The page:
Olson said the state water commission would meet July 8.
The council also heard results from a camera study of sewer infrastructure in the city. The council voted to approve a project to televise, flush and root sewer infrastructure in the northwest quadrant of town at a cost of $59,221. Gary Kraft, Dave Bednarz, Joel Berg, Frank LaRocque and Wayne Trottier cast “aye” votes for the project, while Brossart voted “no.”
The council also reviewed proposals to replace windows, install fans and a large door in the Rugby Swimming Pool building. Brossart and Neil Lotvedt, who owns a construction business and spoke as a member of the public, asked questions about the building’s structural integrity and suggested making connectors called girds and purlins part of the project. Council members agreed to keep the project below the $200,000 threshold set in previous meetings.
Because of the suggested changes, the council voted to refer the project back to the buildings committee.
The council also voted to refer projects for roofing repairs on city hall, the city armory and the pool building to committee.
Olson also reported work on plumbing within the walls of city hall offices had been completed by Rugby firm Johnson’s Plumbing.
In other business, council members opened bids for city equipment. A 1989 Freightliner truck owned by the city went to Mark Pfau for $5,000. Pfau also submitted the winning bid for a 1988 GMC truck for $3,500 and a John Deere lawn mower for $3,750. David Drader submitted the winning bid of $329 for a mosquito fogger, while Dale Klein’s bid of $365 purchased a broom attachment from the city.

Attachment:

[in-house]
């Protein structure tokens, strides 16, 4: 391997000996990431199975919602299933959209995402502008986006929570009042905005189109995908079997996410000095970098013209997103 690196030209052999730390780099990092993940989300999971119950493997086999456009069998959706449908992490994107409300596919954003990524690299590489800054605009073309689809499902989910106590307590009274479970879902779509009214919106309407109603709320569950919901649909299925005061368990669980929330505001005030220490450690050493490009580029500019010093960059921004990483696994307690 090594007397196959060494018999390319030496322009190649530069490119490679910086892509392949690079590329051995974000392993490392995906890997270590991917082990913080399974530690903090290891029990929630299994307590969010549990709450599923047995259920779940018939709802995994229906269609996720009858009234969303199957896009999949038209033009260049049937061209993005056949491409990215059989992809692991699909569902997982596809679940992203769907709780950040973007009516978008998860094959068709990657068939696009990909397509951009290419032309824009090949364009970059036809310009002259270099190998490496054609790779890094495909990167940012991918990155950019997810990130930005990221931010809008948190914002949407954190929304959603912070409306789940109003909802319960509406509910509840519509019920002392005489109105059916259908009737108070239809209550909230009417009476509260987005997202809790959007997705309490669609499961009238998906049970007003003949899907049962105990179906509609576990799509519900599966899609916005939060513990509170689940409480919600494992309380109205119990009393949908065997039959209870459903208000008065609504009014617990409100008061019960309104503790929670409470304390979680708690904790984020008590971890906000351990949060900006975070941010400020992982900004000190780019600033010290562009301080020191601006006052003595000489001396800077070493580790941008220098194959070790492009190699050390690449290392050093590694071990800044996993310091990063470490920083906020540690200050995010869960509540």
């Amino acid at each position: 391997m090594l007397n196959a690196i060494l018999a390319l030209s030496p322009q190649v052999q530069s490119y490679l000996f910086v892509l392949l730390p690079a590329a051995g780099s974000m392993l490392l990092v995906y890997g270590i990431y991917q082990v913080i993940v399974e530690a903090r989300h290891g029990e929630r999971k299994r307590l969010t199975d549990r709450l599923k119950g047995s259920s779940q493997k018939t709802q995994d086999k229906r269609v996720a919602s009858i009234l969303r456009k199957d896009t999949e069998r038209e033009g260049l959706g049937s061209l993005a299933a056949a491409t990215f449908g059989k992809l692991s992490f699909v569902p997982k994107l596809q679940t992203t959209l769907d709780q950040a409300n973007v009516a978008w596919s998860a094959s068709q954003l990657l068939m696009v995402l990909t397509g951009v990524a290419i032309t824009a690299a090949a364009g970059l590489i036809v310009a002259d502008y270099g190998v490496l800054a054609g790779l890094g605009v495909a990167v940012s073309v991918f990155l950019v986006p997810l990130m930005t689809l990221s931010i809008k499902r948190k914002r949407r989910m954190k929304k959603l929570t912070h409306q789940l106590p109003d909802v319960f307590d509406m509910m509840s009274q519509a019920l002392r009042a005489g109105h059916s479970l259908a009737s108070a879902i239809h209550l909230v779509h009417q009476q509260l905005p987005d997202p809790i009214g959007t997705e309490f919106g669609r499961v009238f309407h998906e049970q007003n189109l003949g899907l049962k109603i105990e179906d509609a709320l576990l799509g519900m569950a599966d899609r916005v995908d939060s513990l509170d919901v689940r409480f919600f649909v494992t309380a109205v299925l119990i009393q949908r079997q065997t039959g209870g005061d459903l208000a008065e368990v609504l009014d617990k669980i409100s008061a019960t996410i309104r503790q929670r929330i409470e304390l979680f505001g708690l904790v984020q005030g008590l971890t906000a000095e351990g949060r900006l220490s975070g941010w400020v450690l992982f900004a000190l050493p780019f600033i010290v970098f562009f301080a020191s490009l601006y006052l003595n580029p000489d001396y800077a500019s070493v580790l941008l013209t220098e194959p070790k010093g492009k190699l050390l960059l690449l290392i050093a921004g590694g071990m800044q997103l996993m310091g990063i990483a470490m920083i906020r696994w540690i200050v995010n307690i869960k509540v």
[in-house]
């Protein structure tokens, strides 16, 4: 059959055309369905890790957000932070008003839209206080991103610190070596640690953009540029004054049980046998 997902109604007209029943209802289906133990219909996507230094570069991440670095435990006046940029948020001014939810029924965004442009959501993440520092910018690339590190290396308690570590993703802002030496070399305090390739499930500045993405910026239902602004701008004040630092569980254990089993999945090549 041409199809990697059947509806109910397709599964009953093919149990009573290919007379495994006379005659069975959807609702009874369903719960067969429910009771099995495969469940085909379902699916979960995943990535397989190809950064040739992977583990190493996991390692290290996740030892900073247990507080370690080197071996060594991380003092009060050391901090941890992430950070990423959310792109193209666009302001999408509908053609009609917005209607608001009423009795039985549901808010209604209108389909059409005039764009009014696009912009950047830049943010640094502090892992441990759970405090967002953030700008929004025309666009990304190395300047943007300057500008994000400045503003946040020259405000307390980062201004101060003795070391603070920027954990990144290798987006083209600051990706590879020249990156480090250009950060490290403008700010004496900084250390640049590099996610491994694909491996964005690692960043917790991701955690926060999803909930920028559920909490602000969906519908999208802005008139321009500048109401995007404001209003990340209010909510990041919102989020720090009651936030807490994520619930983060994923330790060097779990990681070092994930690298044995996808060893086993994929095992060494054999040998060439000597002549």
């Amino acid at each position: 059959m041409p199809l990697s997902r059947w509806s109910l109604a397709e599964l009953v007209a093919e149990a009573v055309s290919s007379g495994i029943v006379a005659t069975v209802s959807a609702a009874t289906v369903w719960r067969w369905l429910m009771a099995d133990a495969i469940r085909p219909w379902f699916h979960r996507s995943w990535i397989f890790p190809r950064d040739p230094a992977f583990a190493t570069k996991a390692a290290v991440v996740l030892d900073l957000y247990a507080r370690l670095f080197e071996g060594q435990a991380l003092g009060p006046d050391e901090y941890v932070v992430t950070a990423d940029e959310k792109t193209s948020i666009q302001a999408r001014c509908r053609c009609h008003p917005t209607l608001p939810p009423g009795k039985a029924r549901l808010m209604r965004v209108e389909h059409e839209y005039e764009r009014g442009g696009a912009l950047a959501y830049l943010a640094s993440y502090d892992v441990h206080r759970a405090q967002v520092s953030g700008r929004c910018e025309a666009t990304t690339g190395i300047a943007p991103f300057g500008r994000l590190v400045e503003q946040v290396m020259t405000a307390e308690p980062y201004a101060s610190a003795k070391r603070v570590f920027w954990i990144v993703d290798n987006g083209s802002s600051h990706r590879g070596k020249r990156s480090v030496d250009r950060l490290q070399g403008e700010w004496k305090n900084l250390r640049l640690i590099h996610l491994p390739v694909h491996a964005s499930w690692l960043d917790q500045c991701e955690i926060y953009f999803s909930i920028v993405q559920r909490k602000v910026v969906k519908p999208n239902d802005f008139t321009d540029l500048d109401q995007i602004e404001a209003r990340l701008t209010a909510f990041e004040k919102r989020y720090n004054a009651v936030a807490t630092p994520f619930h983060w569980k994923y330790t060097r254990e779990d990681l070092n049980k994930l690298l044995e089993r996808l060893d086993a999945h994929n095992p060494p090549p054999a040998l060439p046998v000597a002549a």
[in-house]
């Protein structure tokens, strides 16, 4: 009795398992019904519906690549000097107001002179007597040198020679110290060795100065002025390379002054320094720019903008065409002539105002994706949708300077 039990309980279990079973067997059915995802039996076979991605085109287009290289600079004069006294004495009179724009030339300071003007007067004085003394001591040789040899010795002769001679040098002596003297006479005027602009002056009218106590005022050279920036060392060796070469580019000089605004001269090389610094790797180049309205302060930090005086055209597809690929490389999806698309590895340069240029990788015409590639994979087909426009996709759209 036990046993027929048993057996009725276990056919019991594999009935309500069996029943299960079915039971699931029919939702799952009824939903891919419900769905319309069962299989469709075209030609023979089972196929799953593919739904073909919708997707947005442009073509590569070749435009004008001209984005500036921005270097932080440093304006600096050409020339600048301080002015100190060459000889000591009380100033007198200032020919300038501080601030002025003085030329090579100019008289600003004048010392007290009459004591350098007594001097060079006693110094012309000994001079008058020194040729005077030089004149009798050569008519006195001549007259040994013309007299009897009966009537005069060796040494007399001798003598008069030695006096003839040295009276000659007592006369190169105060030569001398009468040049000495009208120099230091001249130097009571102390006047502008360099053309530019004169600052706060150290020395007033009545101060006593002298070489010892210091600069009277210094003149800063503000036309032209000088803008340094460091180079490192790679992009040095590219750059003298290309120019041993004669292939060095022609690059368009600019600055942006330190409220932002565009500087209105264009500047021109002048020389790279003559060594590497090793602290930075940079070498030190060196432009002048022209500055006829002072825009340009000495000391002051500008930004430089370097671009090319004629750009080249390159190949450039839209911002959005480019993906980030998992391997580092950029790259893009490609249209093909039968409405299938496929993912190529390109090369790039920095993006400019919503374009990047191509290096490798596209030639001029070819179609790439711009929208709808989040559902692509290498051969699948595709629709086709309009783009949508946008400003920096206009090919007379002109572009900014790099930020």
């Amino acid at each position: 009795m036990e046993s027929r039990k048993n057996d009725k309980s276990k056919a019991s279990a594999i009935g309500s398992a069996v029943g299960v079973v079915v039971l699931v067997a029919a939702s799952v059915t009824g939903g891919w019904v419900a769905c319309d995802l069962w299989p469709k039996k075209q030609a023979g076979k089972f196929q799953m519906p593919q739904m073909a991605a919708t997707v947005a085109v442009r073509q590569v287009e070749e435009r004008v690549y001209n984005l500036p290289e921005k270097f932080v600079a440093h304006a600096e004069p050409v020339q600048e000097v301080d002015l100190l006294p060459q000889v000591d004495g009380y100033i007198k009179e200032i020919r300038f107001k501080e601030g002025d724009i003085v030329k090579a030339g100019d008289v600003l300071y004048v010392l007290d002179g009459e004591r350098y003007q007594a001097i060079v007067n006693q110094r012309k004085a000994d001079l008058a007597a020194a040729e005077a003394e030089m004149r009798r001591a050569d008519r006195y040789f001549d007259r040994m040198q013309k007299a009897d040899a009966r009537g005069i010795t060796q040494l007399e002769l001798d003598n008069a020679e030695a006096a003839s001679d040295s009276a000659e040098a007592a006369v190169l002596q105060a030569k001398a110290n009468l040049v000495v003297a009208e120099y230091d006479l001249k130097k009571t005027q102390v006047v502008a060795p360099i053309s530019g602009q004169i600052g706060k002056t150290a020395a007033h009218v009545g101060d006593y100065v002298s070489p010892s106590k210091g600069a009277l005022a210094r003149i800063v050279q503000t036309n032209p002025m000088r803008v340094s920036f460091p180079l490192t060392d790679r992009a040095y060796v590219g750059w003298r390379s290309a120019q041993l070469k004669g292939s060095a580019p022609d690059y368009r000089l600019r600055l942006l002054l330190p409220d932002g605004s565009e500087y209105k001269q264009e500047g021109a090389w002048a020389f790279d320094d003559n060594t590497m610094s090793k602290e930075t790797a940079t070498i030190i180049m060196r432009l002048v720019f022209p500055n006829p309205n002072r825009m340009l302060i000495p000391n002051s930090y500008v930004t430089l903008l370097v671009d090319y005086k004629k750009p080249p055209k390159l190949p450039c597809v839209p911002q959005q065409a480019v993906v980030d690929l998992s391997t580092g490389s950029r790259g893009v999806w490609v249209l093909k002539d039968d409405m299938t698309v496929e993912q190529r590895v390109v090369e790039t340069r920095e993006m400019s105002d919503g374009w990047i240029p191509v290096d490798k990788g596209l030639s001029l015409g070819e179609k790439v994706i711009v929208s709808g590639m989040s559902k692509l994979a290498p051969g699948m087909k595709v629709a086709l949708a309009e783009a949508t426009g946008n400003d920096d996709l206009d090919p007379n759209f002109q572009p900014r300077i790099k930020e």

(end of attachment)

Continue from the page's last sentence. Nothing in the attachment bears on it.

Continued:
The council approved new committee appointments.
Berg, LaRocque and Bednarz will serve on the recreation committee; Kraft and Matt Lunde will serve on the ordinance committee; Kraft and Trottier will serve on the finance committee; Kraft, Bednarz and LaRocque will serve on the public works committee; LaRocque, Trottier and Brossart will serve on the public safety committee and Berg, Bednarz and Brossart will serve on the buildings committee.
Steinke, JDA Executive Director Karl Frigaard, Kraft, LaRocque and Stewart will serve on the Renaissance Zone committee, while Trottier and LaRocque will serve on the personnel committee with Deputy Auditor Candy Munyer serving as a non-voting advisory member. Gary Lee, Brenden Klebe, Tim Bartsch, Jr. and Troy Munyer will serve on the trees committee. City planning and zoning members are Trottier; Kraft; Steinke; City Attorney Bill Hartl; Building Inspector Wayne Schmaltz and Dave Anderson.
The council voted unanimously to approve a joint powers agreement to board inmates from the City of Rugby at Heart of America Correctional and Treatment Center and to grant a local permit application to the Rugby Sports Boosters.
The council also voted to accept the resignation of Ward 1 Representative Jackie Albrecht, who said in a letter to the council that she was moving. The city is seeking nominees for the vacant Ward 1 seat.